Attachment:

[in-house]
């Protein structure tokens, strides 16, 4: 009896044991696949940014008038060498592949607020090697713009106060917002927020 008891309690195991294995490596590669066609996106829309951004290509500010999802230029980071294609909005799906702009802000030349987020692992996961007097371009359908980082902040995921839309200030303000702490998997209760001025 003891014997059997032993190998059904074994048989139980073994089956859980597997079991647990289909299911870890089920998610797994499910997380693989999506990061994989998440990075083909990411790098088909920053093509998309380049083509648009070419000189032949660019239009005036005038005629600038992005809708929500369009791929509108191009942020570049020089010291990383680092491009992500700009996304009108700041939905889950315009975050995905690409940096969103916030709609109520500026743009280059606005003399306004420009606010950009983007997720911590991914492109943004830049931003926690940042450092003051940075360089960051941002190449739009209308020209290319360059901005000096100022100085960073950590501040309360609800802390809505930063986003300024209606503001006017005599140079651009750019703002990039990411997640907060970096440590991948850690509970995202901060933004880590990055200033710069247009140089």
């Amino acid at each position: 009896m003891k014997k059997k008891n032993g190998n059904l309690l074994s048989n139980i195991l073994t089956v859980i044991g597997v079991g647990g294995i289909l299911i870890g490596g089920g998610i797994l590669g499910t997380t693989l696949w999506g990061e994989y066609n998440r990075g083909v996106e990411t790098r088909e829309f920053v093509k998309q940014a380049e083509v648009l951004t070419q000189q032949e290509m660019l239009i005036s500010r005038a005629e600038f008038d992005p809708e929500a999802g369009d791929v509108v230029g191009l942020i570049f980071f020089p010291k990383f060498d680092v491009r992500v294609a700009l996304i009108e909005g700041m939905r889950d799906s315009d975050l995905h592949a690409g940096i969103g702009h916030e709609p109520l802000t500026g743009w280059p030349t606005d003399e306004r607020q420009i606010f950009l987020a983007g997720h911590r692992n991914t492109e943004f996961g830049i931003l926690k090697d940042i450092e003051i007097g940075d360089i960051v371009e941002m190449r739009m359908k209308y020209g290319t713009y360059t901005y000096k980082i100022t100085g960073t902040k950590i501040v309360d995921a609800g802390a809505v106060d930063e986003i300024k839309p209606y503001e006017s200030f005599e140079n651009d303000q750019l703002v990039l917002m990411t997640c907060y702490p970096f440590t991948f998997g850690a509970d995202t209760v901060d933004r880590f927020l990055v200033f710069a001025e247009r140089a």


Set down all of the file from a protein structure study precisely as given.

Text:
[in-house]
């Protein structure tokens, strides 16, 4: 009896044991696949940014008038060498592949607020090697713009106060917002927020 008891309690195991294995490596590669066609996106829309951004290509500010999802230029980071294609909005799906702009802000030349987020692992996961007097371009359908980082902040995921839309200030303000702490998997209760001025 003891014997059997032993190998059904074994048989139980073994089956859980597997079991647990289909299911870890089920998610797994499910997380693989999506990061994989998440990075083909990411790098088909920053093509998309380049083509648009070419000189032949660019239009005036005038005629600038992005809708929500369009791929509108191009942020570049020089010291990383680092491009992500700009996304009108700041939905889950315009975050995905690409940096969103916030709609109520500026743009280059606005003399306004420009606010950009983007997720911590991914492109943004830049931003926690940042450092003051940075360089960051941002190449739009209308020209290319360059901005000096100022100085960073950590501040309360609800802390809505930063986003300024209606503001006017005599140079651009750019703002990039990411997640907060970096440590991948850690509970995202901060933004880590990055200033710069247009140089």
């Amino acid at each position: 009896m003891k014997k059997k008891n032993g190998n059904l309690l074994s048989n139980i195991l073994t089956v859980i044991g597997v079991g647990g294995i289909l299911i870890g490596g089920g998610i797994l590669g499910t997380t693989l696949w999506g990061e994989y066609n998440r990075g083909v996106e990411t790098r088909e829309f920053v093509k998309q940014a380049e083509v648009l951004t070419q000189q032949e290509m660019l239009i005036s500010r005038a005629e600038f008038d992005p809708e929500a999802g369009d791929v509108v230029g191009l942020i570049f980071f020089p010291k990383f060498d680092v491009r992500v294609a700009l996304i009108e909005g700041m939905r889950d799906s315009d975050l995905h592949a690409g940096i969103g702009h916030e709609p109520l802000t500026g743009w280059p030349t606005d003399e306004r607020q420009i606010f950009l987020a983007g997720h911590r692992n991914t492109e943004f996961g830049i931003l926690k090697d940042i450092e003051i007097g940075d360089i960051v371009e941002m190449r739009m359908k209308y020209g290319t713009y360059t901005y000096k980082i100022t100085g960073t902040k950590i501040v309360d995921a609800g802390a809505v106060d930063e986003i300024k839309p209606y503001e006017s200030f005599e140079n651009d303000q750019l703002v990039l917002m990411t997640c907060y702490p970096f440590t991948f998997g850690a509970d995202t209760v901060d933004r880590f927020l990055v200033f710069a001025e247009r140089a």